One especially interesting aspect of The Insurgency was its focus on al-Zarqawi - a "former small town crook" originally from Jordan. Under the impetus of the invasion he became a major figure - meeting Osama Bin Laden and pulling off a series of murderous 'spectaculars'. In pursuit of the global caliphate, Al-Zarqawi and his odious followers have a conscious policy to ferment sectarian/communalist civil war in Iraq, labelling the shias as "kaffirs" and such-like .

Al-Zarqawi is no marginal figure - or an imperialist "agent", as some on the left have stupidly, and dishonestly, suggested. He is now a key player, with his own distinct agenda. Or to put it another way, al-Zarqawi is an important element of "the resistance".

In the towns or areas controlled by his forces, he has unleashed a regime of terror against inhabitants. Kidnapping, extortion, torture and beheadings - as has occurred in Tala'far, for instance - are virtually a matter of routine. Furthermore, come September 2004 al-Zarqawi-loyal forces began a "take-over bid" in parts of Baghdad - lining the boulevard with their flags and emblems. Ware himself came within a whisker of being captured and killed by the Zarqawists - owing his life to the determination, and bravery, of a local Ba'athist commander.

No wonder that Ware concludes that the "main beneficiary" of the occupation has been the likes of al-Qae'da and al-Zarqawi.

Obviously, it is hard to accurately ascertain the actual numerical size of the insurgent factions - but the programme came out with the figure of some 15,000-20,000 'regulars'. We were also told that road side bombs - an almost completely unknown tactic at the beginning of the war and occupation - now accounts for two thirds of all deaths in Iraq. According to The insurgency, coalition occupation forces only exercise control - or exert influence - over 30% of the country. The islamicists - now gaining more of an indigenous as opposed to a foreign character - are on the ascendancy.

Communists draw two central conclusions from all this. Firstly, and most importantly of all, we are for the defeat of British and US imperialism - our main enemy. We demand the immediate and unconditional withdrawal of all imperialist troops from Iraq. The war has brought nothing but barbarism and misery, and even the occupiers' own soundings demonstrate that over 80% of Iraqis are opposed to the occupation.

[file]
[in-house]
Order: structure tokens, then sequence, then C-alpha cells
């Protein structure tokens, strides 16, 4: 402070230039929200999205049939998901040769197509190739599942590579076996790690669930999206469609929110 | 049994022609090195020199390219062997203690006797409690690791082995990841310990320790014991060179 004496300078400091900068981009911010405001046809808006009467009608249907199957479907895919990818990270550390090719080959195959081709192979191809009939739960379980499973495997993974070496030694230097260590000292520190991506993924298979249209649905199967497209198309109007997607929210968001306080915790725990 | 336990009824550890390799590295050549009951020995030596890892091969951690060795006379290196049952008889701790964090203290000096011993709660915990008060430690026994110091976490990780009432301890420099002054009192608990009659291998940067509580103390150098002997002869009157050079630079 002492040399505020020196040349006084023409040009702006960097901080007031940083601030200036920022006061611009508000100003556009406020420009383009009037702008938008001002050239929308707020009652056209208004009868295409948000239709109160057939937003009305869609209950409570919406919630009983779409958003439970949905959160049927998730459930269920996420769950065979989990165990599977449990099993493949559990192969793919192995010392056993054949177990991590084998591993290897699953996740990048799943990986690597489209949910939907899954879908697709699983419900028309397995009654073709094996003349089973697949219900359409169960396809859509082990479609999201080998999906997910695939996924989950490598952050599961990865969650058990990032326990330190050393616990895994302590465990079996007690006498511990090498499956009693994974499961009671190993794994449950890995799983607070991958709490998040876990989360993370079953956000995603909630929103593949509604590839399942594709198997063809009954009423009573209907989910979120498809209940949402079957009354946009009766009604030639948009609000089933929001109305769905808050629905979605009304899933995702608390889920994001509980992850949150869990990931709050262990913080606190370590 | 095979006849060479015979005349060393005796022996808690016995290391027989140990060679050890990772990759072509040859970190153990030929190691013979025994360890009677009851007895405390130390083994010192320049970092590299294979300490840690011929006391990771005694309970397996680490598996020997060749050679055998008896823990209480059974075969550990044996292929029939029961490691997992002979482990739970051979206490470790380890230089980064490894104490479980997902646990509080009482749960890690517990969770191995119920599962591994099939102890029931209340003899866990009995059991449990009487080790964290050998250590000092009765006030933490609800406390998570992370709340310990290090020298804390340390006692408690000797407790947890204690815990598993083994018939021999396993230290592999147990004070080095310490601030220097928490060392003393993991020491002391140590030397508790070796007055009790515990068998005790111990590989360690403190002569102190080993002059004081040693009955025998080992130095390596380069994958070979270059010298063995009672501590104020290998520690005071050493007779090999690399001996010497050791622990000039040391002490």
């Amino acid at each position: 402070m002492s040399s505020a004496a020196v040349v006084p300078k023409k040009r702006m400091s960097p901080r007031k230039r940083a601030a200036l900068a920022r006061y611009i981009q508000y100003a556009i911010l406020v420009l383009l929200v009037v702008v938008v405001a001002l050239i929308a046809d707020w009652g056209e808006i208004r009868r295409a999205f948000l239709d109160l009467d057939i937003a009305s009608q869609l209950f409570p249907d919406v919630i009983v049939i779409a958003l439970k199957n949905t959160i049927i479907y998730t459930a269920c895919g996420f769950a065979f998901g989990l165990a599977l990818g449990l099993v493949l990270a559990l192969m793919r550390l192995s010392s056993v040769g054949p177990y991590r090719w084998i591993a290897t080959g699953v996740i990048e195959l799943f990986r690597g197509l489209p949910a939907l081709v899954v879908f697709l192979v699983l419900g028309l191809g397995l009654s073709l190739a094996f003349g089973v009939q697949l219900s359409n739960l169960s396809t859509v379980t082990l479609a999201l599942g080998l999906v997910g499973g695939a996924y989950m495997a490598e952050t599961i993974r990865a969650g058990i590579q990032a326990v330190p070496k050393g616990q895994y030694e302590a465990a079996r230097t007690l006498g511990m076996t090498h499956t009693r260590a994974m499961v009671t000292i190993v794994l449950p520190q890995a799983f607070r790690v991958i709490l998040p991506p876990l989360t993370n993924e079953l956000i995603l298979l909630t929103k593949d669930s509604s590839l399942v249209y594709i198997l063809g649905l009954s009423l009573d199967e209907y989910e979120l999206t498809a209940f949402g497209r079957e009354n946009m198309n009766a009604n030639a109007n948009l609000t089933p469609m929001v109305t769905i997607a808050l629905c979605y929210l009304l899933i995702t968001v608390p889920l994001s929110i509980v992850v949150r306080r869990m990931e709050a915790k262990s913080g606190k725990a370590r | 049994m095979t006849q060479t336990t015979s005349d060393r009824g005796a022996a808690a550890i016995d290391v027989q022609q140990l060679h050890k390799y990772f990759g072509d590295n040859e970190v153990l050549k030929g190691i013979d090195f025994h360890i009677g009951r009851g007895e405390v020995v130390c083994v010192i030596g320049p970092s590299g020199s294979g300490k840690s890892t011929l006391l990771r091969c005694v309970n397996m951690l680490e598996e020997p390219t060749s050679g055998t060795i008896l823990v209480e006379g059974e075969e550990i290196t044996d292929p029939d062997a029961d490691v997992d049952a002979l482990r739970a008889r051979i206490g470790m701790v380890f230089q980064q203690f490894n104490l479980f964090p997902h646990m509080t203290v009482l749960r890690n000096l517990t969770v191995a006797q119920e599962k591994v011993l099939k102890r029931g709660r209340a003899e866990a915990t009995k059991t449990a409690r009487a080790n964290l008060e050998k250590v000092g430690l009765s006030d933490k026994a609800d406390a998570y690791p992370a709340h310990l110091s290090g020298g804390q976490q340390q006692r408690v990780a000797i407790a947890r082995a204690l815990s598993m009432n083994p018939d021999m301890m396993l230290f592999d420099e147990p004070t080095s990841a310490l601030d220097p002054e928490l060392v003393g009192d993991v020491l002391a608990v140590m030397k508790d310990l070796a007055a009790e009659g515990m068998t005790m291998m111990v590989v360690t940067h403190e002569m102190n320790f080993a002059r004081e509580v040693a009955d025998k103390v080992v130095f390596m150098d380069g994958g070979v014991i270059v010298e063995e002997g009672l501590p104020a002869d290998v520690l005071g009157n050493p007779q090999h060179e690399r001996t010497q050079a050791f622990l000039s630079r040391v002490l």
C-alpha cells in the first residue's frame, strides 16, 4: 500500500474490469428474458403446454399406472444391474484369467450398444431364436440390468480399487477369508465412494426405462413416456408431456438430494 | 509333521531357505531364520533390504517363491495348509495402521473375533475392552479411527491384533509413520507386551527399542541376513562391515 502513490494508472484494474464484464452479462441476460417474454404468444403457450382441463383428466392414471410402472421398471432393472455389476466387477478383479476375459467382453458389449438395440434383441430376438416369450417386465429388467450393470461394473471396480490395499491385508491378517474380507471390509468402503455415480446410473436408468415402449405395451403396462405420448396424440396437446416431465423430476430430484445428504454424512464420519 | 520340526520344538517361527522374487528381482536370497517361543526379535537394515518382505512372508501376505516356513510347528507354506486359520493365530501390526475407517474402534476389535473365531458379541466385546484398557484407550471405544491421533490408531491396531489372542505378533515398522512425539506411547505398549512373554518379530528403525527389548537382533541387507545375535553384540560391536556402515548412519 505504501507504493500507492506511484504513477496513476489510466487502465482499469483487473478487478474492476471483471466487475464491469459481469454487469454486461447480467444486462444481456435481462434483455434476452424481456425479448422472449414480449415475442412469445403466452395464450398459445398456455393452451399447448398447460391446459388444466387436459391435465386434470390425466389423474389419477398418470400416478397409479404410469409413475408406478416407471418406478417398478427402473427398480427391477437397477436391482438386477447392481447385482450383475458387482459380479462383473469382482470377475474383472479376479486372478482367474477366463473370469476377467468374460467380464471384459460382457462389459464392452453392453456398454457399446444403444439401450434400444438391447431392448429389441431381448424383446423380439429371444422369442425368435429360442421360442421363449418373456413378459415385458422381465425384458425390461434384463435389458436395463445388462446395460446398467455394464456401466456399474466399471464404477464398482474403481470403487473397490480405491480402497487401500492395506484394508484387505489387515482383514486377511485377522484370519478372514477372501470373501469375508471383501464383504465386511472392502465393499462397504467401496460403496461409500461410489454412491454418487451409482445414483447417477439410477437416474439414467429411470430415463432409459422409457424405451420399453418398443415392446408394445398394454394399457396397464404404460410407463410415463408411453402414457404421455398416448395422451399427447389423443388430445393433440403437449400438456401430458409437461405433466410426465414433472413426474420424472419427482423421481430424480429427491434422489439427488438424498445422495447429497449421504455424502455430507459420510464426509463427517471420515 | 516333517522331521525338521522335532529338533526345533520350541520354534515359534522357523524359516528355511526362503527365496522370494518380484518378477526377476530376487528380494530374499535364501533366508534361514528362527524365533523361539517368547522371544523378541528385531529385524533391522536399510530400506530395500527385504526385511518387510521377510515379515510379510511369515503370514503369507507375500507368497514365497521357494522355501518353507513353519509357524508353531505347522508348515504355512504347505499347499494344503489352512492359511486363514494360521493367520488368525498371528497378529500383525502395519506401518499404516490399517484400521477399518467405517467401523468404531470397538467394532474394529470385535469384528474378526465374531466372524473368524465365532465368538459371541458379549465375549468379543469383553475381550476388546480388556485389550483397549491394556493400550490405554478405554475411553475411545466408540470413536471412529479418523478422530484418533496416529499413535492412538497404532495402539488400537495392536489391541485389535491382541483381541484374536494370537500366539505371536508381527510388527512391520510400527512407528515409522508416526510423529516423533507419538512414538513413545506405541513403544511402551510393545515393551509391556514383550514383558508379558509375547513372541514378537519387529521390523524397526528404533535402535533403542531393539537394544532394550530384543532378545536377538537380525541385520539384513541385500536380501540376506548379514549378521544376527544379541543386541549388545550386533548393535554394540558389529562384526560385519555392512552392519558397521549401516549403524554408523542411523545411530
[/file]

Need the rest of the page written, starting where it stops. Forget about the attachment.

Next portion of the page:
And we all know that whatever the huff and puff from the likes of Bush and Blair about 'staying the course', 'never betraying the brave Iraqi people', and all the rest of that crap, the US and UK governments are looking for a way out. Modern imperialism does not want permanent colonies. It prefers to rely on its economic might, backed by the threat of military force, to maintain the much vaunted 'new world order' - with the United States, of course, as top dog, and the Iraqi people as cowering subjects. Or at least that is the theory.

However, and here is the second conclusion, does our defeatism equate with automatic support for all those fighting the occupiers? Absolutely not - this would be a betrayal of the working class of Iraq. As highlighted by the BBC documentary, the fragmented and fractious nature of the opposition just serves to underline the operative absurdity - and vacuity - of the slogan, "Victory to the resistance". Self-evidently, we are not in a situation like Vietnam, where Ho Chi Minh and the National Liberation Front clearly had total hegemony over the anti-imperialist struggle against the US.

What we are currently confronted with in Iraq is a combined armed struggle which is part directed against the US-UK occupiers and part directed against other Iraqi forces and national/religious elements. Especially given the fragmentation, that means that the occupation forces and this or that Iraqi faction engage in a crazy dance of conflict/compromise/cooperation. There are not two sides. There are many sides.

There is a certain parallel with the situation in British-mandate Palestine. The Zionist colonists rebelled against the colonial power after World War II and launched a violent struggle for independence. But that does not detract from the original colonial-settler and reactionary nature of Israel. They were struggling to oppress the Palestinians. Therefore, the first war against the British (United Nations mandate) colonial power was a combined war - against Britain and against the Palestinians.

In the case of forces like those of al-Sadr, al-Zarqawi, etc, they have made it clear in action and words their desire to defeat the other and subjugate whole populations to their particular version of islamist autarchy. Indeed, it is plain that there are those who simply want to crush - preferably physically exterminate - the Iraqi workers' movement and their trade unions and political organisations.

Flowing logically from this, the notion that there is some sort of neat, well-defined Chinese wall between military actions against the occupiers and murderous attacks on the population is utterly untenable - and un-Marxist.

They are part of the same political campaign - so, frankly, communists treat with contempt the idea that you can give 'military' support without necessarily lending political support to the jihadists. Nonsense of the first order.

We in the Weekly Worker have recognised from the very first day of the Iraqi war that an imperialist defeat would objectively open up possibilities for the working class, and we would therefore welcome it even if it came at the hands of reactionary anti-imperialists. But that is not an outcome we seek - let alone eagerly anticipate.

Communists do all in their power to support, defend and advance  progressive and working class organisations and movements that promote secularism, democracy and socialism. That is precisely why we call for the immediate and unconditional withdrawal of  US-UK forces. The occupation is feeding the fires of sectarian fanaticism and social disintegration - and thanks to programmes like The insurgency this fact will become more and more apparent.